It lasted almost fifteen minutes, which was much longer than my recent, post-arrival predictions would’ve guessed. The conversation never made its way around to me; I never had to fake my way through something I didn’t understand. For a moment, I felt like Yup wasn’t entirely full of shit when he always told us how happy he was we had just shown up.

In a lull, I pulled my phone out, no messages of course, but a chance to flick and swipe like I was completely comfortable. On a whim, I said, “Anybody hear from that Kirsten girl ever? I thought she might be here. Or thought she’d said somethin’ about it, I mean.”

Yup looked confused for a second. “That blonde? Oh she’s a cutie.”

I laughed. “Not like that. I was just curious. Thought with her still being kinda new and all she might be lookin’ for familiar faces.”

“I dunno,” Trey said. “I’m pretty sure she lives at the house, or that’s what one of the guys said.” He looked over at Jerry (they had used his name at some point, and I was scrambling to figure out a way to remember it).

“Yeah,” he said. “I see her over there sometimes.”

When no one else said anything, I said, “Cool,” and sort of let it drop.

A few minutes later, Yup said, “She’s a cutie all right.”

“Thinkin’ she needs a new grandpa?” Trey grinned.

“Fuck you,” Yup said. “I just like helping these kids out. They’re all gorgeous and I’m happy to see any of them.”

I smiled, but kept my mouth shut.

After another few minutes, when she hadn’t texted, hadn’t shown up, I’d pretty much written the whole thing off. She wasn’t what I was here for anyway. I was here for something else. I wasn’t sure what it was, but I almost felt like I could even just scrap the whole French novel thing and do something entirely new. I could learn how to sit quietly with a group of guys and have the occasional “hey” in a public place count as my social life. It felt okay somehow. More American maybe. I smiled a little to myself and checked the time on my phone.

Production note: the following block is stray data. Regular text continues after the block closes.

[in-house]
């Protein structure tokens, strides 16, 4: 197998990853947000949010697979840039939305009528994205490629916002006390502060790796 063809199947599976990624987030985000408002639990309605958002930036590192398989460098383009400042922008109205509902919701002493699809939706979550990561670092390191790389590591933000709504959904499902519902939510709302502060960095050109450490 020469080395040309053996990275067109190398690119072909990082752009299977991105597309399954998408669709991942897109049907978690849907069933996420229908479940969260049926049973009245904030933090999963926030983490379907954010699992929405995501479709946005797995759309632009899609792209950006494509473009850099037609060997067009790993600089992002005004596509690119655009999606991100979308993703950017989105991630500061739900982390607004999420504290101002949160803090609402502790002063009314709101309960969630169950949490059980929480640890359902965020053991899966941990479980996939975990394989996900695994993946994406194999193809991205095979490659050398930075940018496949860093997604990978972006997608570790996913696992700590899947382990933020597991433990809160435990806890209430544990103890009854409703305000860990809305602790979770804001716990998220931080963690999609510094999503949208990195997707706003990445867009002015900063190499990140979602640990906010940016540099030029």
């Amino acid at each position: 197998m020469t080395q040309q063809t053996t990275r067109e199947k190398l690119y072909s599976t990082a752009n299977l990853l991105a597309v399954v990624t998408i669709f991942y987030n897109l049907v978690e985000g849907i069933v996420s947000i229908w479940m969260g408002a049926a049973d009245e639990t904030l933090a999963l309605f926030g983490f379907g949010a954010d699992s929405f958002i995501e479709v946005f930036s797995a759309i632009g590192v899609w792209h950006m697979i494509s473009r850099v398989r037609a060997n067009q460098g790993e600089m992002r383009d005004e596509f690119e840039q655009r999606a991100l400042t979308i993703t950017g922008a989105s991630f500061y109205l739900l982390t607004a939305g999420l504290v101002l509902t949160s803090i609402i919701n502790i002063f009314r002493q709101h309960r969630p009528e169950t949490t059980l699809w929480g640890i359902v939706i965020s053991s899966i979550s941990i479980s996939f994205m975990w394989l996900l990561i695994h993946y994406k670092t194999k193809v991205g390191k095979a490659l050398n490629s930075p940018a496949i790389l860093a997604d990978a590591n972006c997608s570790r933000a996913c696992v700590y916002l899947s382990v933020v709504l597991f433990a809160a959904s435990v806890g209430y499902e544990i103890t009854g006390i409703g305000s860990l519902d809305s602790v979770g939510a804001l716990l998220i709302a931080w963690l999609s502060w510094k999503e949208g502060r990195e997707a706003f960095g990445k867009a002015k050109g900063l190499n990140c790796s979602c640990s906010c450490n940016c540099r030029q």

“Well, guys,” I said, “I probably oughtta be gettin’ outta here.” I waited for protests or something, like they couldn’t dispense with my clever social observations.

“All right,” Trey said. “Thanks for stopping by. You wanna take a plate with you?”

“No, no, I’m good. Thanks though.” I stood up. “See you guys at the meeting I guess.”

“Yup,” said Yup.

I walked back to the truck and drove home, trying to figure out what had just happened.

“Hey, you’re back,” mom said when I walked in. “How was it?”

“Oh,” I started, looking for the right explanation of something I didn’t quite understand. “About like you’d expect.”

She made a half-sympathetic face and said, “Well, did you get your sheet signed at least?”

Shit.

“I forgot all about it,” I admitted. The immediate pull to lie was still an integral part of my being, and yet, every time I didn’t, it felt kind of good.

“Maybe they’ll sign it next time? Can they do that?”

I shrugged. “I’m not that worried about it. Worse ways to spend an afternoon, y’know?”

“True.” She was sitting at the desk off the kitchen, a pen in one hand. “Well I’m glad you had a nice time.”

“Yeah.” I lingered for a second and then walked downstairs, trying to figure out if “nice time” was the right term.